It is important to understand the difference between the effects of drug use (intoxication, withdrawal, various physical and psychological health problems) and the unique symptoms of a substance use disorder. The positive and negative consequences of substance use vary greatly depending on the specific drug being used, why and how it is being used, and the characteristics of the user. For this reason, substance-specific consequences are not considered symptoms of a substance use disorder.
The primary features of substance use disorders are a mixture of cognitive, behavioral, and physiological symptoms, which indicate that a person is continuing to use a substance despite significant substance-related problems.1^1
Example SubstanceSubstance-specific negative consequences (not necessarily a sign of substance use disorder)Substance use disorder
TobaccoHeart and lung diseaseContinuing to use a substance (due to being unwilling or unable to stop) despite having significant negative physical, mental, or social consequences as a result of substance use. This applies to all substances listed.
Cancer
Lost productivity at work due to needing smoke breaks
Turned down for a date because you smoke
AlcoholHangover
Embarrassing yourself while drunk at a party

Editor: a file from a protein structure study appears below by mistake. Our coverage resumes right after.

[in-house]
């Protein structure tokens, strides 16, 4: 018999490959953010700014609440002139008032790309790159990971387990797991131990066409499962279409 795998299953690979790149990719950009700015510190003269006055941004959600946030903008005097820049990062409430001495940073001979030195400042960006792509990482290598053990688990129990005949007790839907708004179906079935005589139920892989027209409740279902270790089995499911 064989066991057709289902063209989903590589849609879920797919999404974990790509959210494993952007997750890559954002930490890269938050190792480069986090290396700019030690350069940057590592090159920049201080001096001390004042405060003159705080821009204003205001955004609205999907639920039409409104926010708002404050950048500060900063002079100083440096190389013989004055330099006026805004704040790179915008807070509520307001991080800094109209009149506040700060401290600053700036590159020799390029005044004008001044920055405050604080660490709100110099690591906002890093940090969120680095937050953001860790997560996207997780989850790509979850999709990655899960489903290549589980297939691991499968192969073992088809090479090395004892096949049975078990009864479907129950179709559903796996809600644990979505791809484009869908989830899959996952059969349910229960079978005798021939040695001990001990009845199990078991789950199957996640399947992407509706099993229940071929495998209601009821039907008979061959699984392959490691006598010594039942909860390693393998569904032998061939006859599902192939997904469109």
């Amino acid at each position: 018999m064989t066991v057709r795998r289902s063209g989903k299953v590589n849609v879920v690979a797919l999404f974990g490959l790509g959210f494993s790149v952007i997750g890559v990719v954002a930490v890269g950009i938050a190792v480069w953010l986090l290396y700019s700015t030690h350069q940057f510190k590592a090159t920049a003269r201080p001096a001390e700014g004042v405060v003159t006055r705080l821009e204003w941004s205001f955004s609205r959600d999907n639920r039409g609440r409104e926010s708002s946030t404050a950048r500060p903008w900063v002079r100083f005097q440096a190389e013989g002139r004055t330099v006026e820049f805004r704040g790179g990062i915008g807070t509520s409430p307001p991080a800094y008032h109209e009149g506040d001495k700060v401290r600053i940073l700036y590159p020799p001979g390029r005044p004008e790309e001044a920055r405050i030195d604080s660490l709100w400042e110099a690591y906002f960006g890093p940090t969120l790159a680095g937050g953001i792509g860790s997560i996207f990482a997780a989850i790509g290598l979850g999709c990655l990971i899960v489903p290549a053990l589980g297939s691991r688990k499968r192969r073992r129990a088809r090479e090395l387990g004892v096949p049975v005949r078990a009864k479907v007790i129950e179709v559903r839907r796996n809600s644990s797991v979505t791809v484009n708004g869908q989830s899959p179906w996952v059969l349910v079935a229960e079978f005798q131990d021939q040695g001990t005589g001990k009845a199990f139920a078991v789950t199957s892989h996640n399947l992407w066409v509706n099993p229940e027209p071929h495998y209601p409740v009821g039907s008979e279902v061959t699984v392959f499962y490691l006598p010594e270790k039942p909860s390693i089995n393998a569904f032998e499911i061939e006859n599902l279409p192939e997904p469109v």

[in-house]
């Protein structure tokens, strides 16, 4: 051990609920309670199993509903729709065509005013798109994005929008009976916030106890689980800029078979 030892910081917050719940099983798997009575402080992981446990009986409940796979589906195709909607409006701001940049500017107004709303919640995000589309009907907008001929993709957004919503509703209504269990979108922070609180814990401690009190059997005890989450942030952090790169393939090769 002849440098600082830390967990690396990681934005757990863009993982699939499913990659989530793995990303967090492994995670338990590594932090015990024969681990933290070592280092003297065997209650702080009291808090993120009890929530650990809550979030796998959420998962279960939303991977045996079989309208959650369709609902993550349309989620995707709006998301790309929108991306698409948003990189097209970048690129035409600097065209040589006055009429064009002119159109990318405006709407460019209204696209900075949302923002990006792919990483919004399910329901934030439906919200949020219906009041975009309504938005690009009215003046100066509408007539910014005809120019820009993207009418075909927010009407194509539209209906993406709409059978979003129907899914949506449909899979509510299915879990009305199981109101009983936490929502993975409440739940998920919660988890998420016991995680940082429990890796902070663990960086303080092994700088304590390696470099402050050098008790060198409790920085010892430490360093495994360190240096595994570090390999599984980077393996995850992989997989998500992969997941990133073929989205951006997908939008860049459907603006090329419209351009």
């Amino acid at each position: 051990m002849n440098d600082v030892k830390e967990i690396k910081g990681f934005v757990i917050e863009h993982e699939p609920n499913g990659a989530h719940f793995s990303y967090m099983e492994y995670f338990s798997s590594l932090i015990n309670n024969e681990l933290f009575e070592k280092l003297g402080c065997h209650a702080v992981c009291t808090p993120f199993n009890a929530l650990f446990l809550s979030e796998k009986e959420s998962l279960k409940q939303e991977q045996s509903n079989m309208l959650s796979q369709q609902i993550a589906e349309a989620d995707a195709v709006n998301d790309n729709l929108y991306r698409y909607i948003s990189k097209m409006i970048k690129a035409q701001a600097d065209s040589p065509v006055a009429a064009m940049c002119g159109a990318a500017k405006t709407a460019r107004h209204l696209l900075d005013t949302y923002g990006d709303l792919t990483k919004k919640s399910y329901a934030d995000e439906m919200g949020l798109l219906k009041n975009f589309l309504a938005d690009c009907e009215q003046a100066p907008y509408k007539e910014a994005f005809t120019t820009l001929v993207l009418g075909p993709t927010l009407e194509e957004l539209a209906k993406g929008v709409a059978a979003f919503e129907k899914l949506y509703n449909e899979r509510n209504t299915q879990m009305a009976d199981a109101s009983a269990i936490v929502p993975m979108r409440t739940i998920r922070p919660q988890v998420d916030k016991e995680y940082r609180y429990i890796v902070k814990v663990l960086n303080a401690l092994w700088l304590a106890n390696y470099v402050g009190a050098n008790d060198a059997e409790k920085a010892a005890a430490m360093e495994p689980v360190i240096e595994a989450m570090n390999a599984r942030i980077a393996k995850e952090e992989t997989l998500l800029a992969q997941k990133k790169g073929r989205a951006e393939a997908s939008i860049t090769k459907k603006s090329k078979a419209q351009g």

Intoxication-related injury (falling down, drunk-driving accident, etc.)
Liver disease
CannabisProblems with work, school, or police as a result of use
Intoxication-related injury (falling down, high driving accident, etc.)
Depression; lack of motivation
Drug-induced psychosis
The symptoms of substance use disorders fall into four categories: impaired control, social impairment, risky use, and pharmacological criteria.

Impaired control over substance use

  • Taking a substance in larger amounts or for a longer period of time than was originally intended
  • Persistent desire or unsuccessful efforts to cut down or control substance use
  • Spending a large amount of time obtaining, using, or recovering from the effects of substance use
  • Intense desire or urge to use a substance (craving), especially while in places where the substance was previously obtained or used

Social impairment

  • Recurrent substance use resulting in a failure to fulfill duties at work, school, or home
  • Continued substance use despite persistent or recurrent social problems caused or made worse by the effects of substance use
  • Giving up or reducing important social, occupational, or recreational activities because of substance use

Risky use

  • Recurrent substance use in situations where it is physically hazardous
  • Continued substance use despite persistent or recurrent physical or psychological health problems likely resulting from substance use

Pharmacological criteria

Experiencing tolerance by either:
  • Needing to use an increased amount of a substance to achieve the same effects
  • Having diminished effects with continued use of the same amount of a substance
Experiencing withdrawal by either:
  • The characteristic withdrawal syndrome for the particular substance (the exact presentation of withdrawal is different for various substances)
  • Taking the substance to relieve or avoid the symptoms of withdrawal
To be diagnosed with a substance use disorder, a person must show a problematic pattern of substance use, manifesting in at least two of the above symptoms during a 12-month period. As a general rule, having two to three symptom qualifies as a mild disorder, four to five qualifies as moderate, and six or more qualifies as severe.